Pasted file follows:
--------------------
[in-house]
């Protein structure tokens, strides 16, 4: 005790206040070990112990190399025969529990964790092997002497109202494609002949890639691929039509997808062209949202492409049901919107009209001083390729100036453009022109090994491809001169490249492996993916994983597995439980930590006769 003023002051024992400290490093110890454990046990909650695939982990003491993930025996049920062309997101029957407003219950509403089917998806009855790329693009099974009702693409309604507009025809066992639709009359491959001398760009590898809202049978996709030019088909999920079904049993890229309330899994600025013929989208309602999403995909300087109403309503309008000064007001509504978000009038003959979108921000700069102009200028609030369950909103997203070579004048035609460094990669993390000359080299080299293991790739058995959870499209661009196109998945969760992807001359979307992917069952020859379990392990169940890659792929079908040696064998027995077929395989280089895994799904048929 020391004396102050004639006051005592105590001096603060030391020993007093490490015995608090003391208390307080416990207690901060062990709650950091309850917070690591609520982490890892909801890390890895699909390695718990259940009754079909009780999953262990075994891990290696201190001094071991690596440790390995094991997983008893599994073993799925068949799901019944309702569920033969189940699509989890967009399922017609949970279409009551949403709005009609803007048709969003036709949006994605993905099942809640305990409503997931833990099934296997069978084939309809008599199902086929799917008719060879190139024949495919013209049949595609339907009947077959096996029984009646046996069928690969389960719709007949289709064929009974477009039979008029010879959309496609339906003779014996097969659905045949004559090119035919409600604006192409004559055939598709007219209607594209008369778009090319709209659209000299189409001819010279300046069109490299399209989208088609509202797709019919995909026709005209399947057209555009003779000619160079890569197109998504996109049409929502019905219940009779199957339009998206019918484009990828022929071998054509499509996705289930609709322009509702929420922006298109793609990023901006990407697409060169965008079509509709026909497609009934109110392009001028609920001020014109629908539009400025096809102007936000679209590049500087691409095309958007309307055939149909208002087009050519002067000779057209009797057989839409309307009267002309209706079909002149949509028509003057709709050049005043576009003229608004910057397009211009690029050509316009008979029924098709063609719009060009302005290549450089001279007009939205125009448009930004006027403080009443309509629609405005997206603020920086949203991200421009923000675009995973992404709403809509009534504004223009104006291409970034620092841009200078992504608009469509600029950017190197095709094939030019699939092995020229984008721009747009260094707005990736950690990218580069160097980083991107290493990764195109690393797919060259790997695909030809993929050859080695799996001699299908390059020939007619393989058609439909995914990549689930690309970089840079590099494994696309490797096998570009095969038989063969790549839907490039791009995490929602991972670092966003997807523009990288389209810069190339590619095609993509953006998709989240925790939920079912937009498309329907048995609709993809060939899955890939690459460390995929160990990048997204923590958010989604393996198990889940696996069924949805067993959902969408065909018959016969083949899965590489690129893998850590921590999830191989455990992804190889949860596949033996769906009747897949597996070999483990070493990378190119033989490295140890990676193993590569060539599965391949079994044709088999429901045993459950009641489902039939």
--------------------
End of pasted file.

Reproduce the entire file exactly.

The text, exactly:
[in-house]
């Protein structure tokens, strides 16, 4: 005790206040070990112990190399025969529990964790092997002497109202494609002949890639691929039509997808062209949202492409049901919107009209001083390729100036453009022109090994491809001169490249492996993916994983597995439980930590006769 003023002051024992400290490093110890454990046990909650695939982990003491993930025996049920062309997101029957407003219950509403089917998806009855790329693009099974009702693409309604507009025809066992639709009359491959001398760009590898809202049978996709030019088909999920079904049993890229309330899994600025013929989208309602999403995909300087109403309503309008000064007001509504978000009038003959979108921000700069102009200028609030369950909103997203070579004048035609460094990669993390000359080299080299293991790739058995959870499209661009196109998945969760992807001359979307992917069952020859379990392990169940890659792929079908040696064998027995077929395989280089895994799904048929 020391004396102050004639006051005592105590001096603060030391020993007093490490015995608090003391208390307080416990207690901060062990709650950091309850917070690591609520982490890892909801890390890895699909390695718990259940009754079909009780999953262990075994891990290696201190001094071991690596440790390995094991997983008893599994073993799925068949799901019944309702569920033969189940699509989890967009399922017609949970279409009551949403709005009609803007048709969003036709949006994605993905099942809640305990409503997931833990099934296997069978084939309809008599199902086929799917008719060879190139024949495919013209049949595609339907009947077959096996029984009646046996069928690969389960719709007949289709064929009974477009039979008029010879959309496609339906003779014996097969659905045949004559090119035919409600604006192409004559055939598709007219209607594209008369778009090319709209659209000299189409001819010279300046069109490299399209989208088609509202797709019919995909026709005209399947057209555009003779000619160079890569197109998504996109049409929502019905219940009779199957339009998206019918484009990828022929071998054509499509996705289930609709322009509702929420922006298109793609990023901006990407697409060169965008079509509709026909497609009934109110392009001028609920001020014109629908539009400025096809102007936000679209590049500087691409095309958007309307055939149909208002087009050519002067000779057209009797057989839409309307009267002309209706079909002149949509028509003057709709050049005043576009003229608004910057397009211009690029050509316009008979029924098709063609719009060009302005290549450089001279007009939205125009448009930004006027403080009443309509629609405005997206603020920086949203991200421009923000675009995973992404709403809509009534504004223009104006291409970034620092841009200078992504608009469509600029950017190197095709094939030019699939092995020229984008721009747009260094707005990736950690990218580069160097980083991107290493990764195109690393797919060259790997695909030809993929050859080695799996001699299908390059020939007619393989058609439909995914990549689930690309970089840079590099494994696309490797096998570009095969038989063969790549839907490039791009995490929602991972670092966003997807523009990288389209810069190339590619095609993509953006998709989240925790939920079912937009498309329907048995609709993809060939899955890939690459460390995929160990990048997204923590958010989604393996198990889940696996069924949805067993959902969408065909018959016969083949899965590489690129893998850590921590999830191989455990992804190889949860596949033996769906009747897949597996070999483990070493990378190119033989490295140890990676193993590569060539599965391949079994044709088999429901045993459950009641489902039939």